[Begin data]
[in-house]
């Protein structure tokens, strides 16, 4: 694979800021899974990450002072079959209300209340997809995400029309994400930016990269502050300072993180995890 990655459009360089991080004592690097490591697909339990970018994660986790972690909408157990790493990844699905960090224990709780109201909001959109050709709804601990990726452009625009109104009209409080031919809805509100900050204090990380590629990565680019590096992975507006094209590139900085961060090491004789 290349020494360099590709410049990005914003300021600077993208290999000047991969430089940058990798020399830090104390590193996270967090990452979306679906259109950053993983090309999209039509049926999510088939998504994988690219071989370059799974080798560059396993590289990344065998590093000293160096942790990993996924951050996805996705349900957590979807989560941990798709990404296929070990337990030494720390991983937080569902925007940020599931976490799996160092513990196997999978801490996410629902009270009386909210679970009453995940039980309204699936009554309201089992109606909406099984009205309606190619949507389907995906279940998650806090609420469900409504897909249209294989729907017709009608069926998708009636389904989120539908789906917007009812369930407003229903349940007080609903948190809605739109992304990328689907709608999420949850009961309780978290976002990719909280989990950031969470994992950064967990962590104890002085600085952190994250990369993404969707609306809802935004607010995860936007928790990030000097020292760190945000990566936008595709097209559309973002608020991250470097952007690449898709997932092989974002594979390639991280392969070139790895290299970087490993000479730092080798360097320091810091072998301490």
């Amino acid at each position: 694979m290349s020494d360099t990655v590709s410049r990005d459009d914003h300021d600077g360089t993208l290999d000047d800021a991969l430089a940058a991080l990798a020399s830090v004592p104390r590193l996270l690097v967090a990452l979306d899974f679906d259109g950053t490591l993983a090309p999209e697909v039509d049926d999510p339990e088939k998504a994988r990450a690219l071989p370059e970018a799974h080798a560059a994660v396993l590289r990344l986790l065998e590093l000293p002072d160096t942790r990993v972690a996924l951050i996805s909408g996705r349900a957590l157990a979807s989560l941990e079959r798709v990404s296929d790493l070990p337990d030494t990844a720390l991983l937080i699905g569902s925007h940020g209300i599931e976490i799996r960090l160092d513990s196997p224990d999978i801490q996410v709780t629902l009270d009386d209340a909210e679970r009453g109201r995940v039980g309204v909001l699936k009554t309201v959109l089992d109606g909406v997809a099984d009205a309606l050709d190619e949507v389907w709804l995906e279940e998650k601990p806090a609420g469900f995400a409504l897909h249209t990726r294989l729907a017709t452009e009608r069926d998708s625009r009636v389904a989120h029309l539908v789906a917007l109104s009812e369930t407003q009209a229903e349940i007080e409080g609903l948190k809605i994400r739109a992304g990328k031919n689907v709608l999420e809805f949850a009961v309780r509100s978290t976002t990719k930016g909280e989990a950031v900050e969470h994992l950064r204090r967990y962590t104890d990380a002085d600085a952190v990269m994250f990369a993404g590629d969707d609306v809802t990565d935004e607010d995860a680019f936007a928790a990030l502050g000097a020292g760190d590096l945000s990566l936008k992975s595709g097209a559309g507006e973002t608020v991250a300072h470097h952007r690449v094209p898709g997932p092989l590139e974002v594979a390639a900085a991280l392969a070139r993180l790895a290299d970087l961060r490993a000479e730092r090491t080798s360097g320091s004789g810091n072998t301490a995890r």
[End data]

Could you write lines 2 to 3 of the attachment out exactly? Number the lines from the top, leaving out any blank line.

């Protein structure tokens, strides 16, 4: 694979800021899974990450002072079959209300209340997809995400029309994400930016990269502050300072993180995890 990655459009360089991080004592690097490591697909339990970018994660986790972690909408157990790493990844699905960090224990709780109201909001959109050709709804601990990726452009625009109104009209409080031919809805509100900050204090990380590629990565680019590096992975507006094209590139900085961060090491004789 290349020494360099590709410049990005914003300021600077993208290999000047991969430089940058990798020399830090104390590193996270967090990452979306679906259109950053993983090309999209039509049926999510088939998504994988690219071989370059799974080798560059396993590289990344065998590093000293160096942790990993996924951050996805996705349900957590979807989560941990798709990404296929070990337990030494720390991983937080569902925007940020599931976490799996160092513990196997999978801490996410629902009270009386909210679970009453995940039980309204699936009554309201089992109606909406099984009205309606190619949507389907995906279940998650806090609420469900409504897909249209294989729907017709009608069926998708009636389904989120539908789906917007009812369930407003229903349940007080609903948190809605739109992304990328689907709608999420949850009961309780978290976002990719909280989990950031969470994992950064967990962590104890002085600085952190994250990369993404969707609306809802935004607010995860936007928790990030000097020292760190945000990566936008595709097209559309973002608020991250470097952007690449898709997932092989974002594979390639991280392969070139790895290299970087490993000479730092080798360097320091810091072998301490």
């Amino acid at each position: 694979m290349s020494d360099t990655v590709s410049r990005d459009d914003h300021d600077g360089t993208l290999d000047d800021a991969l430089a940058a991080l990798a020399s830090v004592p104390r590193l996270l690097v967090a990452l979306d899974f679906d259109g950053t490591l993983a090309p999209e697909v039509d049926d999510p339990e088939k998504a994988r990450a690219l071989p370059e970018a799974h080798a560059a994660v396993l590289r990344l986790l065998e590093l000293p002072d160096t942790r990993v972690a996924l951050i996805s909408g996705r349900a957590l157990a979807s989560l941990e079959r798709v990404s296929d790493l070990p337990d030494t990844a720390l991983l937080i699905g569902s925007h940020g209300i599931e976490i799996r960090l160092d513990s196997p224990d999978i801490q996410v709780t629902l009270d009386d209340a909210e679970r009453g109201r995940v039980g309204v909001l699936k009554t309201v959109l089992d109606g909406v997809a099984d009205a309606l050709d190619e949507v389907w709804l995906e279940e998650k601990p806090a609420g469900f995400a409504l897909h249209t990726r294989l729907a017709t452009e009608r069926d998708s625009r009636v389904a989120h029309l539908v789906a917007l109104s009812e369930t407003q009209a229903e349940i007080e409080g609903l948190k809605i994400r739109a992304g990328k031919n689907v709608l999420e809805f949850a009961v309780r509100s978290t976002t990719k930016g909280e989990a950031v900050e969470h994992l950064r204090r967990y962590t104890d990380a002085d600085a952190v990269m994250f990369a993404g590629d969707d609306v809802t990565d935004e607010d995860a680019f936007a928790a990030l502050g000097a020292g760190d590096l945000s990566l936008k992975s595709g097209a559309g507006e973002t608020v991250a300072h470097h952007r690449v094209p898709g997932p092989l590139e974002v594979a390639a900085a991280l392969a070139r993180l790895a290299d970087l961060r490993a000479e730092r090491t080798s360097g320091s004789g810091n072998t301490a995890r």